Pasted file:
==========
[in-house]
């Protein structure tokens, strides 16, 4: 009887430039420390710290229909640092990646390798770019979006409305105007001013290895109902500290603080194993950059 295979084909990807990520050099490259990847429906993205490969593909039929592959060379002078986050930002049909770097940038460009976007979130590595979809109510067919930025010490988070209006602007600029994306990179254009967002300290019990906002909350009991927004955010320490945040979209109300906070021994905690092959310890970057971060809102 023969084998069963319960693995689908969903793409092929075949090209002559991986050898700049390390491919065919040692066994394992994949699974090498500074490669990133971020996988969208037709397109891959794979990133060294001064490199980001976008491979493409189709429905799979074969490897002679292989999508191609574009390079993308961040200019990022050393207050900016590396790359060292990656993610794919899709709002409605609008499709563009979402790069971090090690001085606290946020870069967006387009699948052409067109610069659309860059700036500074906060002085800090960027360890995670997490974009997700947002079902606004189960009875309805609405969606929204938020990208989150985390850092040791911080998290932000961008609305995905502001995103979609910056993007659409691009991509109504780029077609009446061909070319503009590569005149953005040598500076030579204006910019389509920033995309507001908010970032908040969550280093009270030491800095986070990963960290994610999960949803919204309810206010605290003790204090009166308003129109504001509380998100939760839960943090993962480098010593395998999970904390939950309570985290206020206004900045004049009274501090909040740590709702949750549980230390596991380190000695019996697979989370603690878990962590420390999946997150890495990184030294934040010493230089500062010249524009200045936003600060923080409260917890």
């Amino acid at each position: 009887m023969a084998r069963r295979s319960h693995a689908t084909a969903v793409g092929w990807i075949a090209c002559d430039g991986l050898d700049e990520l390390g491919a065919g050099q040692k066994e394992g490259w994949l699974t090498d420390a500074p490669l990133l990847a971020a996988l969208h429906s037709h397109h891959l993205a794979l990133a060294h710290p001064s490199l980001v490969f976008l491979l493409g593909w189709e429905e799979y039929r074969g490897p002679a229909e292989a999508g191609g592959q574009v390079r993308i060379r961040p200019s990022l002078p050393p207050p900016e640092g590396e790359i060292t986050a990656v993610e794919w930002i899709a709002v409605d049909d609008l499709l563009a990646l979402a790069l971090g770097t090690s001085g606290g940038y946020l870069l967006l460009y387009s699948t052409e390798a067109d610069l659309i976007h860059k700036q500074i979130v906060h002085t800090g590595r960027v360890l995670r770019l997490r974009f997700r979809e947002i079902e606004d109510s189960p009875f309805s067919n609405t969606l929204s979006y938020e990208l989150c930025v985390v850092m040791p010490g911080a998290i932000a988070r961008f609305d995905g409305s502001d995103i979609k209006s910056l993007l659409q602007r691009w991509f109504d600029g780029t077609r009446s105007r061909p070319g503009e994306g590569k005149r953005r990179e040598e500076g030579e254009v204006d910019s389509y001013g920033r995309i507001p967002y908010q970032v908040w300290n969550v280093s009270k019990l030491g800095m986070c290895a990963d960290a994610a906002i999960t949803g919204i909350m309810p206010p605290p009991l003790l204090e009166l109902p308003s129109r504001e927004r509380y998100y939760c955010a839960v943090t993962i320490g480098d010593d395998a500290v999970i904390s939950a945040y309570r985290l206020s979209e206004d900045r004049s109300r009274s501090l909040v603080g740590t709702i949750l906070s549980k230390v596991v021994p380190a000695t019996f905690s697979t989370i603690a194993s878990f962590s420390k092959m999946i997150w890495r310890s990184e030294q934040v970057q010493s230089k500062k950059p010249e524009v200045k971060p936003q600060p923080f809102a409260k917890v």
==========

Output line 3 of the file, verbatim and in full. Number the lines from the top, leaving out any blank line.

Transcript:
């Amino acid at each position: 009887m023969a084998r069963r295979s319960h693995a689908t084909a969903v793409g092929w990807i075949a090209c002559d430039g991986l050898d700049e990520l390390g491919a065919g050099q040692k066994e394992g490259w994949l699974t090498d420390a500074p490669l990133l990847a971020a996988l969208h429906s037709h397109h891959l993205a794979l990133a060294h710290p001064s490199l980001v490969f976008l491979l493409g593909w189709e429905e799979y039929r074969g490897p002679a229909e292989a999508g191609g592959q574009v390079r993308i060379r961040p200019s990022l002078p050393p207050p900016e640092g590396e790359i060292t986050a990656v993610e794919w930002i899709a709002v409605d049909d609008l499709l563009a990646l979402a790069l971090g770097t090690s001085g606290g940038y946020l870069l967006l460009y387009s699948t052409e390798a067109d610069l659309i976007h860059k700036q500074i979130v906060h002085t800090g590595r960027v360890l995670r770019l997490r974009f997700r979809e947002i079902e606004d109510s189960p009875f309805s067919n609405t969606l929204s979006y938020e990208l989150c930025v985390v850092m040791p010490g911080a998290i932000a988070r961008f609305d995905g409305s502001d995103i979609k209006s910056l993007l659409q602007r691009w991509f109504d600029g780029t077609r009446s105007r061909p070319g503009e994306g590569k005149r953005r990179e040598e500076g030579e254009v204006d910019s389509y001013g920033r995309i507001p967002y908010q970032v908040w300290n969550v280093s009270k019990l030491g800095m986070c290895a990963d960290a994610a906002i999960t949803g919204i909350m309810p206010p605290p009991l003790l204090e009166l109902p308003s129109r504001e927004r509380y998100y939760c955010a839960v943090t993962i320490g480098d010593d395998a500290v999970i904390s939950a945040y309570r985290l206020s979209e206004d900045r004049s109300r009274s501090l909040v603080g740590t709702i949750l906070s549980k230390v596991v021994p380190a000695t019996f905690s697979t989370i603690a194993s878990f962590s420390k092959m999946i997150w890495r310890s990184e030294q934040v970057q010493s230089k500062k950059p010249e524009v200045k971060p936003q600060p923080f809102a409260k917890v």